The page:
You see, one of the things about our congregation that I’m most grateful for, and that I know is special to many of you, is the fact that within these pews each and every Sunday you’ll find folks representing so many different positions: political, social, economic, theological and otherwise. I believe this is one of the things that makes our congregation so unique, and so important. Rarely do folks of different opinions gather as we do each week, which is one of the reasons our nation is so torn. I believe the fact that we do is important, and even think of it as a small gift we can offer our community. It’s something I cherish, but let’s not pretend that it’s not also a challenge, and we don’t always do it as well as we could.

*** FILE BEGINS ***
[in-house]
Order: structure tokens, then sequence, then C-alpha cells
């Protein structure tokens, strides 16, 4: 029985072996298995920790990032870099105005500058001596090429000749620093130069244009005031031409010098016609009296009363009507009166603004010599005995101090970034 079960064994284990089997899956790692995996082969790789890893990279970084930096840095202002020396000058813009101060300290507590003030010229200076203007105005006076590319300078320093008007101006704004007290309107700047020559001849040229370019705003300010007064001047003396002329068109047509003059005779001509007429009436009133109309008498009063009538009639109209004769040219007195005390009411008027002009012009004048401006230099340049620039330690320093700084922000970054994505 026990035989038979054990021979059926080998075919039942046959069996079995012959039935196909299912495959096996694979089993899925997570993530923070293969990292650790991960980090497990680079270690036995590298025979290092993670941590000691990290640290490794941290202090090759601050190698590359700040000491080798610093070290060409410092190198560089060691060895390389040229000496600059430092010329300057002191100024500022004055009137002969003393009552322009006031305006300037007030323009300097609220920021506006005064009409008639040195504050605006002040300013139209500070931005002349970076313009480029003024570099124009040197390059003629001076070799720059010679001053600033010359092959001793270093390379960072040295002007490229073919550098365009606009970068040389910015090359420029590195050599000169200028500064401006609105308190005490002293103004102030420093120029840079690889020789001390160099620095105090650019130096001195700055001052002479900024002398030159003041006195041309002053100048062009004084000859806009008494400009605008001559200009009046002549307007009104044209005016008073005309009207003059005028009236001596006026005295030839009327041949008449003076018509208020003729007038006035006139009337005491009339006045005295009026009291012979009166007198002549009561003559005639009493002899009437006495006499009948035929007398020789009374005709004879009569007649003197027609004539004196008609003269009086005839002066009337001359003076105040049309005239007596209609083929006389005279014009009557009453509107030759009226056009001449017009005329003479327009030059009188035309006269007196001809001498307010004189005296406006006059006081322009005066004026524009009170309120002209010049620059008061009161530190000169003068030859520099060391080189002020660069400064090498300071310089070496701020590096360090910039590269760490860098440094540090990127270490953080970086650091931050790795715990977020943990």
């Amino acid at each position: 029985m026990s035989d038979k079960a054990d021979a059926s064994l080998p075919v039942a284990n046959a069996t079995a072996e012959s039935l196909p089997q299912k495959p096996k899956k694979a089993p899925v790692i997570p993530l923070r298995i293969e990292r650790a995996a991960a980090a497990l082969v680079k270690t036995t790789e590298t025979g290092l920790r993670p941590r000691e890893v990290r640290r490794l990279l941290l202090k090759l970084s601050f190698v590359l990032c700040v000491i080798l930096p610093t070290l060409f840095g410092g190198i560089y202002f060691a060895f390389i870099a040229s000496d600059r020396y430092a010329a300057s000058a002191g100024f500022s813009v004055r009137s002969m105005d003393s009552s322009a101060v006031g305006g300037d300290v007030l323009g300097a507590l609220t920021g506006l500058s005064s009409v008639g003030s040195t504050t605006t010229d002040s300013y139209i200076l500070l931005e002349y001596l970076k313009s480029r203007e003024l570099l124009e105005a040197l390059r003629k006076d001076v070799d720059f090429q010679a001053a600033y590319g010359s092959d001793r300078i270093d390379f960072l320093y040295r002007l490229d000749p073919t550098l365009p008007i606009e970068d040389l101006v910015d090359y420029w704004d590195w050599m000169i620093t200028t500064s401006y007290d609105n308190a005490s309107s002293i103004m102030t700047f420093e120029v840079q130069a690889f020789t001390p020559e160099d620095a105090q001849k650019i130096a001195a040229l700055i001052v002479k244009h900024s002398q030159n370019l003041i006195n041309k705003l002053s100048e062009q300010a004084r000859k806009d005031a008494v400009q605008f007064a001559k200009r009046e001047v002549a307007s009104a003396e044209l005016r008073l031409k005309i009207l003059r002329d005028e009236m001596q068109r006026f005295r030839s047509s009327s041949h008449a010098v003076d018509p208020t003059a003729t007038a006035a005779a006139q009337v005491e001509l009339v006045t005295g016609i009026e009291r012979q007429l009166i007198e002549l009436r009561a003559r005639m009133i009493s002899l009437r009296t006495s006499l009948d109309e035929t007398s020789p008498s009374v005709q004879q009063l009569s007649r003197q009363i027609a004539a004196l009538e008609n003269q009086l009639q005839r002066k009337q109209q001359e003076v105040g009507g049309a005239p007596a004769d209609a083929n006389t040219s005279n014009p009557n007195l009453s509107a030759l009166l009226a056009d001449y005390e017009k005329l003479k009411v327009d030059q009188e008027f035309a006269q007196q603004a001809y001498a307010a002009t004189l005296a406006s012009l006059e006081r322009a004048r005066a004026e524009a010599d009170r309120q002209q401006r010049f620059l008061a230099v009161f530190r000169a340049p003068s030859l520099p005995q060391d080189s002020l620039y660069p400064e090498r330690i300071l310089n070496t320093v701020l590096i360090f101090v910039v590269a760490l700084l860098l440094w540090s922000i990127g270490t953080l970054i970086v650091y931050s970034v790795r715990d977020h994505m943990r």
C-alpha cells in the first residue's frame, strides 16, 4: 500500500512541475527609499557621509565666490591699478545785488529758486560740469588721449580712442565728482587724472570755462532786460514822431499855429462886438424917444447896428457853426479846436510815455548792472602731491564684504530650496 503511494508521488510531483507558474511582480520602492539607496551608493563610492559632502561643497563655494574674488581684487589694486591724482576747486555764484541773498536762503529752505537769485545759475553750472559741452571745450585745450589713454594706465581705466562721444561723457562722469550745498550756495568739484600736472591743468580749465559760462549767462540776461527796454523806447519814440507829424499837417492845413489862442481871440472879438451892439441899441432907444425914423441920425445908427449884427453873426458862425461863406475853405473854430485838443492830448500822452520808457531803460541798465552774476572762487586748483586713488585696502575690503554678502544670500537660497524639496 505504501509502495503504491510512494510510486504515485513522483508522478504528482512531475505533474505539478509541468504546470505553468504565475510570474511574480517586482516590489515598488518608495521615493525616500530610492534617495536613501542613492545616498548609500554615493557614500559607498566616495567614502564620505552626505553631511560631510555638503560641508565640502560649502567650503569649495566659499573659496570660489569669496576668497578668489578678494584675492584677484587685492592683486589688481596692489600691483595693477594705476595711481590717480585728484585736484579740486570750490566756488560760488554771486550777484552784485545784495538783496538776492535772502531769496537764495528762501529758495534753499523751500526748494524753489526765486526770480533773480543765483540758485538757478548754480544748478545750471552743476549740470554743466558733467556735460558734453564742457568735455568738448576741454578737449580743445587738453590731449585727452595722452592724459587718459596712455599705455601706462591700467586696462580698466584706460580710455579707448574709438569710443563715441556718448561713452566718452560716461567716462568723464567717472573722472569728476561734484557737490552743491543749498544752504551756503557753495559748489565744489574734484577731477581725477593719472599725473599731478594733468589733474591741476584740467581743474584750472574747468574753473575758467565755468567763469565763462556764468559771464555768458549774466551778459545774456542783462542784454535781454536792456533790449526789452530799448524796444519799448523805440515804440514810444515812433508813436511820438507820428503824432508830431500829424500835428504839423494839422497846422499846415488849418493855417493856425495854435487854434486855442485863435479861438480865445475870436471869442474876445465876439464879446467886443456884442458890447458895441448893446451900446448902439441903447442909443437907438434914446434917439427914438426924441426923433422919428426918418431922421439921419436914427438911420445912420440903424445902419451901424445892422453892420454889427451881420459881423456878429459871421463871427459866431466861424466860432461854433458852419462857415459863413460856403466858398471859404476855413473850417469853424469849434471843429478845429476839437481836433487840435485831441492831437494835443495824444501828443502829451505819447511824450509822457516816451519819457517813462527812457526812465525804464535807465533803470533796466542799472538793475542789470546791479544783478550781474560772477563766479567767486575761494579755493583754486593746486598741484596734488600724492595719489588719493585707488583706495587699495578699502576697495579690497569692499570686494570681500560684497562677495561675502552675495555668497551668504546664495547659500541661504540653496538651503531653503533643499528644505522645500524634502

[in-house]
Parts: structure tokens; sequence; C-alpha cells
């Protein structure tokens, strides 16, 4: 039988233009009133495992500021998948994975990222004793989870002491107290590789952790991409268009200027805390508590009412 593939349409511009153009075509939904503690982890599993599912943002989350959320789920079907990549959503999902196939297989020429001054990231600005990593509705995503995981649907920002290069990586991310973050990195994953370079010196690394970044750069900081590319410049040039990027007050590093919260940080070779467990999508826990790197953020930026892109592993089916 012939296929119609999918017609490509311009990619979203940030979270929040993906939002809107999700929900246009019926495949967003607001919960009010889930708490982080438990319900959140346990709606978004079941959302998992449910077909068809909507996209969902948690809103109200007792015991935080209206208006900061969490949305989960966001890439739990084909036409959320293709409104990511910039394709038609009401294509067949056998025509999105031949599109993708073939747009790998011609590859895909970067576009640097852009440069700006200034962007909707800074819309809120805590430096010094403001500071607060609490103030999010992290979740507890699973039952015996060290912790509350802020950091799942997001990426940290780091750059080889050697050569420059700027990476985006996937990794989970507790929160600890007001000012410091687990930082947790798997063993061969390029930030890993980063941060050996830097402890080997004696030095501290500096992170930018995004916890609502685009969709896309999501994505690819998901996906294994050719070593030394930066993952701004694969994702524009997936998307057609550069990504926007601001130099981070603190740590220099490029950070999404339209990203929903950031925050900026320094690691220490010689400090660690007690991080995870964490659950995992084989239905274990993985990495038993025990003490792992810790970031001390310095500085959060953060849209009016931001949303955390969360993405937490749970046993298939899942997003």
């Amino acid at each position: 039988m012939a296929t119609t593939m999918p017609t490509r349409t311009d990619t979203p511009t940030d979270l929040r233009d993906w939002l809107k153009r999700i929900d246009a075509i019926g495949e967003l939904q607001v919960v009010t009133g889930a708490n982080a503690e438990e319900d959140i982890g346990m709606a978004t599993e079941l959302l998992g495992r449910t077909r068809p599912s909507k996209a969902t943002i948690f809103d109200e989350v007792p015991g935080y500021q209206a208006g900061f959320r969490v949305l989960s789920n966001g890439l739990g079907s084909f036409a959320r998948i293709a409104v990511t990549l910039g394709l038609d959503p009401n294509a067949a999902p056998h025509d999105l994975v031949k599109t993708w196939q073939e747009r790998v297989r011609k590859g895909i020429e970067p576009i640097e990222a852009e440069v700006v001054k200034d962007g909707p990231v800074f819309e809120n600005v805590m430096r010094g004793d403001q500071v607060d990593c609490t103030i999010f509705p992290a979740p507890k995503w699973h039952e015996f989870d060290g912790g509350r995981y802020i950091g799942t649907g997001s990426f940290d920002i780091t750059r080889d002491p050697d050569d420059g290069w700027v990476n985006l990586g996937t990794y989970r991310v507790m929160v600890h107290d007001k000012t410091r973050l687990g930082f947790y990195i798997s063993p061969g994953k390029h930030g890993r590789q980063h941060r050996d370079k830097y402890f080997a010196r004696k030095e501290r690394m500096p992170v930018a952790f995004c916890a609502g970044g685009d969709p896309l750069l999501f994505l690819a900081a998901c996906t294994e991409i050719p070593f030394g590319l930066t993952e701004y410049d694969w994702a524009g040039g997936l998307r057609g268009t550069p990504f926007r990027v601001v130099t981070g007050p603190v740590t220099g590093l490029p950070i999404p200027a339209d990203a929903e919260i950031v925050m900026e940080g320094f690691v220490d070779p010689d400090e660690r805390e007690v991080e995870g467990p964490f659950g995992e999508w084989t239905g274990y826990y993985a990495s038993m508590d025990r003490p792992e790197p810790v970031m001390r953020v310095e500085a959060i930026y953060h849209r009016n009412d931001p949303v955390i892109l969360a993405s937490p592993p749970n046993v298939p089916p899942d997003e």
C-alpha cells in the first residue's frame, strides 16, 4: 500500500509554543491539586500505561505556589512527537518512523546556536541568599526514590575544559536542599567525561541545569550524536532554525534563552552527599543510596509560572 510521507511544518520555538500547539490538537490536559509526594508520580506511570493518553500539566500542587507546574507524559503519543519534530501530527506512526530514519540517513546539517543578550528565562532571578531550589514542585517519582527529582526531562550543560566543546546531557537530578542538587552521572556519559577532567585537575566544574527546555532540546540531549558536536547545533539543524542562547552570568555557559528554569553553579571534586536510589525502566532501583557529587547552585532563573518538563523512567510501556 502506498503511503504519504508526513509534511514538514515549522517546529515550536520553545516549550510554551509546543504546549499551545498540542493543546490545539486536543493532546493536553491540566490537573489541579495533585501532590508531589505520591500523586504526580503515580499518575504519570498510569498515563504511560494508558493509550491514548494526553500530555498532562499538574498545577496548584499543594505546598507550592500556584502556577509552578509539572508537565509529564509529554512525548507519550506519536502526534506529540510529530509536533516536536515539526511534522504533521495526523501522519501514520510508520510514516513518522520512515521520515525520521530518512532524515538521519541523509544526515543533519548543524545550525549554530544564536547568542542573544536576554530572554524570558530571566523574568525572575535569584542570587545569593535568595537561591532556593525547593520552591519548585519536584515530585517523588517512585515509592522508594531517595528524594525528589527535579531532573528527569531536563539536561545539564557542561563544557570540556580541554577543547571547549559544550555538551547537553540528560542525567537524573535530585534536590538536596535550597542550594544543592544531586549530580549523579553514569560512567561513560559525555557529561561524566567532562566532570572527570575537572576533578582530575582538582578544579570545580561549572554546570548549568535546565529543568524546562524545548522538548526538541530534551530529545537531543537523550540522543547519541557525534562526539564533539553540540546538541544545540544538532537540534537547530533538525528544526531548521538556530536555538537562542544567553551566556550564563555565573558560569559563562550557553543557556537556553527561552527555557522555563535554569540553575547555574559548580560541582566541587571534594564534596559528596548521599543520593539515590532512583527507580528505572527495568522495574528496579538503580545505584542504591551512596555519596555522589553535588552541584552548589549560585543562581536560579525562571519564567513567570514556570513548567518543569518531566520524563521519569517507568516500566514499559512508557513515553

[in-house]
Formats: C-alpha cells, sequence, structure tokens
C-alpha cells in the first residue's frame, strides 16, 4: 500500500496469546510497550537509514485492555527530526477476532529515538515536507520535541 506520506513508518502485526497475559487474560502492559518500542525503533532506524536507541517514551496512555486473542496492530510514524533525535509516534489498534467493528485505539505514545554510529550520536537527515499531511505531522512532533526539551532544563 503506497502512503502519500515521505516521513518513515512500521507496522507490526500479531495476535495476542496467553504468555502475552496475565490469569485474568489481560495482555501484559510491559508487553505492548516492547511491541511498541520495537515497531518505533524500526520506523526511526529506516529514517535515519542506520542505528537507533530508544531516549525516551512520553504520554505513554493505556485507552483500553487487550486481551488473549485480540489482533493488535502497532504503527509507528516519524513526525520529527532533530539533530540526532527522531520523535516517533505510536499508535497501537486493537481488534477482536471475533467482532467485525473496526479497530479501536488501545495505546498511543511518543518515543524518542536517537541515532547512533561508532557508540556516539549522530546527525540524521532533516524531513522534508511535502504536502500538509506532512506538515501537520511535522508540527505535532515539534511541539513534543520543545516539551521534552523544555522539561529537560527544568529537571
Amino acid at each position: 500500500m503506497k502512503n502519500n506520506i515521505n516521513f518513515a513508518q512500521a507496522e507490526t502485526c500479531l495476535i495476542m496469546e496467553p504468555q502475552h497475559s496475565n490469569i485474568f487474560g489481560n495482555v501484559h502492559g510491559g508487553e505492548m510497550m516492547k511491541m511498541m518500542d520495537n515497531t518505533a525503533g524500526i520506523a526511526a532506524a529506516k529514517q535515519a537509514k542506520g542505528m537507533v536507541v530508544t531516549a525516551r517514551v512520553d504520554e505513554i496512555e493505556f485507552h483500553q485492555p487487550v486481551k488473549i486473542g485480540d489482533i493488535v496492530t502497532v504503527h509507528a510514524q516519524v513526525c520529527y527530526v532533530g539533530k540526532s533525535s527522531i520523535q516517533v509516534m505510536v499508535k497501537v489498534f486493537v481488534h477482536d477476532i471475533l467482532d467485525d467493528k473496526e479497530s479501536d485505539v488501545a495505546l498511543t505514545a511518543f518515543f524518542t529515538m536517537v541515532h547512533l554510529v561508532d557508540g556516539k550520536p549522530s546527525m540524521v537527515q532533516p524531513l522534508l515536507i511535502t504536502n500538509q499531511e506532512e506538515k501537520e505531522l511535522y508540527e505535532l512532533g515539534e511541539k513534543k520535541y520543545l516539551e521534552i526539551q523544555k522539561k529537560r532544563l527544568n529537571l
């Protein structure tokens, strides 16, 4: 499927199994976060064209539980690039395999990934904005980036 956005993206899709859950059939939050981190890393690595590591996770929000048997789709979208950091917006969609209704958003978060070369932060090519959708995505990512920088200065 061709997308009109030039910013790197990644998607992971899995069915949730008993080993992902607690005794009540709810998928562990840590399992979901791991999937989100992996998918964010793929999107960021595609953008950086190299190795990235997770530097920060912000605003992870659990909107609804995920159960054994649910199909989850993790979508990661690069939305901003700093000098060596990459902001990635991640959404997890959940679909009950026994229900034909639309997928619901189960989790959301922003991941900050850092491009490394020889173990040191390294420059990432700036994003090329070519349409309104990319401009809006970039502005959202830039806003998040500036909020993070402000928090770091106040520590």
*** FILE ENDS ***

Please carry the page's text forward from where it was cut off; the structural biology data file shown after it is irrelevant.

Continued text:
We come from different places and points of view and sides of the political spectrum, but we’ve nonetheless gathered here this morning, as we do each and every Sunday, most Wednesdays, and other days in between, because despite all those other identities we carry, we all claim to be followers of Jesus Christ first. Before we’re Democrats or Republicans or Libertarians or whatever other party we could choose. Before we’re Georgians or Americans or male or female, black, white or brown, before we’re old or young, straight or gay, or any other identity we would claim, we claim to be followers of Christ first. We gather because despite our differences, which are real, and the divisions that would be imposed upon us and that we confess we too often choose, we take seriously our calling to be one body, beautiful and broken as we are.